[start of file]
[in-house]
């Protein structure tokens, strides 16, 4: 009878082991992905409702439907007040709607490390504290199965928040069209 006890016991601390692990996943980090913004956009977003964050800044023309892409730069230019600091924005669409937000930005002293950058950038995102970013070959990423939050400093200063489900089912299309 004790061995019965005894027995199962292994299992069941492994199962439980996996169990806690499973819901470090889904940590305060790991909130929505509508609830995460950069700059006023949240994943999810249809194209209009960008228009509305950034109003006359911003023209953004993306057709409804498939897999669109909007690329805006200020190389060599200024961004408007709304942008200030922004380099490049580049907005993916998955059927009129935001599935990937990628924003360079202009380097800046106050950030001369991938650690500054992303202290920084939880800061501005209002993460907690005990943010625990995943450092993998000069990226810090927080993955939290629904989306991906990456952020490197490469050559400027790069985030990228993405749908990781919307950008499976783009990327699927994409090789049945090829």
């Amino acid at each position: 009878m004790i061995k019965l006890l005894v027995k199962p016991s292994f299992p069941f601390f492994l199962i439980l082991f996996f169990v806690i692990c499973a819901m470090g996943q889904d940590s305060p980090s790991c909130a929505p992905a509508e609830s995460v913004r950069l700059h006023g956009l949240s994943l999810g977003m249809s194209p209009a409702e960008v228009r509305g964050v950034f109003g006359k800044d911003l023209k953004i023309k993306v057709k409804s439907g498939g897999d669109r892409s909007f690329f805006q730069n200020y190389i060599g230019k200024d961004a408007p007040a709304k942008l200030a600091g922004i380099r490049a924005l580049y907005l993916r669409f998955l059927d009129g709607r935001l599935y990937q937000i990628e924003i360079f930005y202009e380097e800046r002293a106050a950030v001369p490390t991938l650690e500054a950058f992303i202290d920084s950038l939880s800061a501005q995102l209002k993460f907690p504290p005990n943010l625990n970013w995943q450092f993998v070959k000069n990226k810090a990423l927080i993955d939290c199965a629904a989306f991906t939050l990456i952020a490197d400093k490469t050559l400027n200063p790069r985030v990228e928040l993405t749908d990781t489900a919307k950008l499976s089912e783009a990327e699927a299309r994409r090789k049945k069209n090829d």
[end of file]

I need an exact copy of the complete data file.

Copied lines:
[in-house]
């Protein structure tokens, strides 16, 4: 009878082991992905409702439907007040709607490390504290199965928040069209 006890016991601390692990996943980090913004956009977003964050800044023309892409730069230019600091924005669409937000930005002293950058950038995102970013070959990423939050400093200063489900089912299309 004790061995019965005894027995199962292994299992069941492994199962439980996996169990806690499973819901470090889904940590305060790991909130929505509508609830995460950069700059006023949240994943999810249809194209209009960008228009509305950034109003006359911003023209953004993306057709409804498939897999669109909007690329805006200020190389060599200024961004408007709304942008200030922004380099490049580049907005993916998955059927009129935001599935990937990628924003360079202009380097800046106050950030001369991938650690500054992303202290920084939880800061501005209002993460907690005990943010625990995943450092993998000069990226810090927080993955939290629904989306991906990456952020490197490469050559400027790069985030990228993405749908990781919307950008499976783009990327699927994409090789049945090829």
């Amino acid at each position: 009878m004790i061995k019965l006890l005894v027995k199962p016991s292994f299992p069941f601390f492994l199962i439980l082991f996996f169990v806690i692990c499973a819901m470090g996943q889904d940590s305060p980090s790991c909130a929505p992905a509508e609830s995460v913004r950069l700059h006023g956009l949240s994943l999810g977003m249809s194209p209009a409702e960008v228009r509305g964050v950034f109003g006359k800044d911003l023209k953004i023309k993306v057709k409804s439907g498939g897999d669109r892409s909007f690329f805006q730069n200020y190389i060599g230019k200024d961004a408007p007040a709304k942008l200030a600091g922004i380099r490049a924005l580049y907005l993916r669409f998955l059927d009129g709607r935001l599935y990937q937000i990628e924003i360079f930005y202009e380097e800046r002293a106050a950030v001369p490390t991938l650690e500054a950058f992303i202290d920084s950038l939880s800061a501005q995102l209002k993460f907690p504290p005990n943010l625990n970013w995943q450092f993998v070959k000069n990226k810090a990423l927080i993955d939290c199965a629904a989306f991906t939050l990456i952020a490197d400093k490469t050559l400027n200063p790069r985030v990228e928040l993405t749908d990781t489900a919307k950008l499976s089912e783009a990327e699927a299309r994409r090789k049945k069209n090829d």